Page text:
document.forms['loginForm'].submit();
return false;
}else{
    document.forms['loginForm'].submit();
    return false;
}
};
 }


Popup Intercept – One Window

Released my first publically available Google Chrome Extension called Popup Intercept – One Window!

https://chrome.google.com/webstore/detail/popup-intercept-one-windo/fpkgadnkojegbmhdflhhcjkhgjijiakm

This extension allows you to customize which addresses will open up into a tab of the main Google Chrome window via the options menu. I know there are some other extensions out there that do something similar but none of them offered a way to customize it by URL.

 

Why did you make this?

This started with created an extension that I could click a button and perform an action, however that action needed to be performed on a popup window. Unfortunately, popup windows don’t have a menu or extensions available to them.

Removing locally installed printers and replacing with print server

Recently ran into an environment where there was a print server installed and managing all 200 printers however some users (380 computers) still had printers installed locally and were printing directly to the printer through the IP address or host name. This can cause issues with permissions, driver updates, or logging.

Instead of manually touching each computer I created a PowerShell script to verify it was a network printer installed locally and if it existed on the print server to install it for the user, reducing phone calls to the help desk. The script also confirms they are on the corporate network to continue and run and also verifies the printer is online so that it doesn’t remove personal printers that may have been installed for home use.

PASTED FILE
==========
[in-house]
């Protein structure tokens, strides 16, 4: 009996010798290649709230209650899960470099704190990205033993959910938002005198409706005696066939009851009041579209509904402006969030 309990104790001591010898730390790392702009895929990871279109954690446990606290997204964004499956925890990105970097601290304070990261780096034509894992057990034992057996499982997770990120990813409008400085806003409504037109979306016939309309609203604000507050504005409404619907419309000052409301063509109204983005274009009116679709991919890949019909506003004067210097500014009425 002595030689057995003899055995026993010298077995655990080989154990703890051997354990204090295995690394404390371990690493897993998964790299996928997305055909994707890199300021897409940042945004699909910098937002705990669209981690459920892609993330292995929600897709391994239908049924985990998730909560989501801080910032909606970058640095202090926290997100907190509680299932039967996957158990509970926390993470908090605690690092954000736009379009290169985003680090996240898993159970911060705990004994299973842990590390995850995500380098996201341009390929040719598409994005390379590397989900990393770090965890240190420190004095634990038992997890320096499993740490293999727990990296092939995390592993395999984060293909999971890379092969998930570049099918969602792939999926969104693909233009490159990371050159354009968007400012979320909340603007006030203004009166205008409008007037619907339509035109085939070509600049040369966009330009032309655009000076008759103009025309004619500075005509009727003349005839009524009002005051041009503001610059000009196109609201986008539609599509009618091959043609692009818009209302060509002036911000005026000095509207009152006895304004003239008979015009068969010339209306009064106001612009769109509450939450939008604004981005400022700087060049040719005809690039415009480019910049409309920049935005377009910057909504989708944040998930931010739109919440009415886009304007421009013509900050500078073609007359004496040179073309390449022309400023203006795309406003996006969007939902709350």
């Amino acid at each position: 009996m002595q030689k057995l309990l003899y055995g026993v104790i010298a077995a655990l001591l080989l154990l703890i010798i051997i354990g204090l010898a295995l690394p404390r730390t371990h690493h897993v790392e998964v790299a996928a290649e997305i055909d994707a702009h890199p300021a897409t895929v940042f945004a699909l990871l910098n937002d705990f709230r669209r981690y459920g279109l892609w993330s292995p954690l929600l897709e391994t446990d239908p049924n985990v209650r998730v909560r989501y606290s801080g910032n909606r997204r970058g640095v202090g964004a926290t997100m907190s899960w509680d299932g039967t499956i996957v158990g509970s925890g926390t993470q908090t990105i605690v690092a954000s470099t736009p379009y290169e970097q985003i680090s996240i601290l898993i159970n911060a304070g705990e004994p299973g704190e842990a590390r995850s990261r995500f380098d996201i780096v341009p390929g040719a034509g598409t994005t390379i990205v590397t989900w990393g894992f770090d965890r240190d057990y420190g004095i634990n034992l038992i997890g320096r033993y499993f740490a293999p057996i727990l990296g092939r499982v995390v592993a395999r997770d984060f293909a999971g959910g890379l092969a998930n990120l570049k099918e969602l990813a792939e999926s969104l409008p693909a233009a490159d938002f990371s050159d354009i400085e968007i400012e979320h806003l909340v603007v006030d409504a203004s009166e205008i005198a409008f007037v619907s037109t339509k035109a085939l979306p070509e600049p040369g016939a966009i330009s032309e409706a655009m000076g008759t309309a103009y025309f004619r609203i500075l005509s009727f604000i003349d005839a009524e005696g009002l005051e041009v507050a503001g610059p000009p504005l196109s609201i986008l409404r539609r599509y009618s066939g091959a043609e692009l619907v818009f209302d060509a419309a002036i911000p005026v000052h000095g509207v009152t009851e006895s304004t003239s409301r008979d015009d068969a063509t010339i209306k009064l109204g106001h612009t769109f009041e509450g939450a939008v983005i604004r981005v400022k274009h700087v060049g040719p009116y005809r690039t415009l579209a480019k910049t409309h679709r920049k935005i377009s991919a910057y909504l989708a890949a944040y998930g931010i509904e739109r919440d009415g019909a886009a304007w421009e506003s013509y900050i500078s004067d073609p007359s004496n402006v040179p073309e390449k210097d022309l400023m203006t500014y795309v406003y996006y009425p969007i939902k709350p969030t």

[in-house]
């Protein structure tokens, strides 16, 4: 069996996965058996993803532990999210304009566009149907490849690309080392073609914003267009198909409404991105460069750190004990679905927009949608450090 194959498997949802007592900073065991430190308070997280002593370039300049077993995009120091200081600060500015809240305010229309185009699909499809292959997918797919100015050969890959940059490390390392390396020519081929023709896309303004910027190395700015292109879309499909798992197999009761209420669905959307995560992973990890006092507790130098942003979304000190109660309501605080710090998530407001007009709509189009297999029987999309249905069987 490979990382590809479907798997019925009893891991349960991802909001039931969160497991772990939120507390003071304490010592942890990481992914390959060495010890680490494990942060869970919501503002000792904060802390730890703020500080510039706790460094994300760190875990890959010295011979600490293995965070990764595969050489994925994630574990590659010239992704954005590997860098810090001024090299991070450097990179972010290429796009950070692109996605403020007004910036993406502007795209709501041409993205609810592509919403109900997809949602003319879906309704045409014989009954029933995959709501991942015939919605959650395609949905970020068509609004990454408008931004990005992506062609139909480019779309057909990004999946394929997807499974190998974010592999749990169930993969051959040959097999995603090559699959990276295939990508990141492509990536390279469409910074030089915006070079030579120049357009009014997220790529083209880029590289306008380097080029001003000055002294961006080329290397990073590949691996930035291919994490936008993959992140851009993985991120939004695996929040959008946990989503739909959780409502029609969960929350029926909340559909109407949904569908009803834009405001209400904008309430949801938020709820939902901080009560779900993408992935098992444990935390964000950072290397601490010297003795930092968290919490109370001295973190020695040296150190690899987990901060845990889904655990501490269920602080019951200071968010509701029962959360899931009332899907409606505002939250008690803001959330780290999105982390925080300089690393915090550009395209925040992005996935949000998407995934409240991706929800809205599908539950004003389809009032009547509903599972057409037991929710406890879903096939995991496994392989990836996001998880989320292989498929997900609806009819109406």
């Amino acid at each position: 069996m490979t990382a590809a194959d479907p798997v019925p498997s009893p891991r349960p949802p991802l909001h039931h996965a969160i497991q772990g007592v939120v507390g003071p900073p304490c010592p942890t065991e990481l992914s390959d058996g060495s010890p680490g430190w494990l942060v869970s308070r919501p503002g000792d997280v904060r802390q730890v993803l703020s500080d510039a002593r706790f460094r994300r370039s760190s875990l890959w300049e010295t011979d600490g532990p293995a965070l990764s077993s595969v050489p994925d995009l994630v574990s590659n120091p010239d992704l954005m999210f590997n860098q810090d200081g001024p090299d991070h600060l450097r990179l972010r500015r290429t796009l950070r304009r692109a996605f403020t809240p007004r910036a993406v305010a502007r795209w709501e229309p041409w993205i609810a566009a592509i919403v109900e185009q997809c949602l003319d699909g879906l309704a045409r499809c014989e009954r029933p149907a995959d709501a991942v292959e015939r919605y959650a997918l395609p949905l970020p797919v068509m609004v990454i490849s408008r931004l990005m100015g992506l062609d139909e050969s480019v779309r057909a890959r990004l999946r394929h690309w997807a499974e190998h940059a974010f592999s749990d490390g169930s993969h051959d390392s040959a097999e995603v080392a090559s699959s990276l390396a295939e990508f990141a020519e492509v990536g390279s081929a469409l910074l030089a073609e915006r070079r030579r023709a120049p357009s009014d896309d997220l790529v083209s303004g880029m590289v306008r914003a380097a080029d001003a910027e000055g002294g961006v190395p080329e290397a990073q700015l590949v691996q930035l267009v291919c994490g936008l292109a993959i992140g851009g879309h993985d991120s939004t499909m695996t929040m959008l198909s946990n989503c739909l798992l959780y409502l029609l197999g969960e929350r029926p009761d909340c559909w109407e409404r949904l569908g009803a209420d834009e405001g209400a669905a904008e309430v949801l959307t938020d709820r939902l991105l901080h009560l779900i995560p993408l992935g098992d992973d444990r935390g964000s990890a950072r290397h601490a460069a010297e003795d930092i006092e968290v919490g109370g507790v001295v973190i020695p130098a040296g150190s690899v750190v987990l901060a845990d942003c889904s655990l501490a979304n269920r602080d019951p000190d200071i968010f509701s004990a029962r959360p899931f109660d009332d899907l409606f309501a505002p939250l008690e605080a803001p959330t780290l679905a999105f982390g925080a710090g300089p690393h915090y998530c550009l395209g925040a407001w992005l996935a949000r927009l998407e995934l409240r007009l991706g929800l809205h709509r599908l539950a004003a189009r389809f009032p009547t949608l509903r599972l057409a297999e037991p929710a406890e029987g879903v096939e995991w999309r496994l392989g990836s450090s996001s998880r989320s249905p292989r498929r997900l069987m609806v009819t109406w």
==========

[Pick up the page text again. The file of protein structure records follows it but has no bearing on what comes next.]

1: #Only run if on the corporate network to prevent removing personal printers

   2: $Continue = $false

   3:  

   4: $DNSAddresses = Get-DNSClientServerAddress | Select-Object -ExpandProperty ServerAddresses

   5:  

   6: foreach ($DNSAddresses in $DNSAddresses)

   7: {

   8:     #Check DNS server IP to ensure on corporate network

   9:     if($DNSAddresses -eq "192.168.x.x")

  10:     {

  11:         $Continue = $true

  12:         Write-Host "We are on corporate network, continuing.."

  13:         break

  14:     }

  15: }

  16:  

  17: if($Continue -eq $true)

  18: {

  19:     $LocalPrinters = Get-Printer

  20:  

  21:     foreach ($printer in $LocalPrinters)

  22:     {

  23:         if($printer.Type -eq 'Local')

  24:         {

  25:  

  26:             $Port = $printer.PortName.Split("_")

  27:        

  28:             #Checking if a live printer on corporate network

  29:             $ConnectionResults = Test-Connection $Port[0] -Count 1 -Quiet

  30:  

  31:             #Checking if printer is a network printer

  32:             if($ConnectionResults -eq $true)

  33:             {

  34:                 Write-Host "Deleting printer: " $printer.Name

  35:                 Remove-Printer -Name $printer.Name

  36:  

  37:                 #Checking if printer is on print server so we can re-add it

  38:                  $PrintServerPrinterPortName = Get-Printer -ComputerName "printserver.domain.org" -Name $Port[0]

  39:  

  40:                 Write-Host "Printers found on print server with same port name: "$PrintServerPrinterPortName.Count

  41:  

  42:                 if($PrintServerPrinterPortName.Count -gt 0)

  43:                 {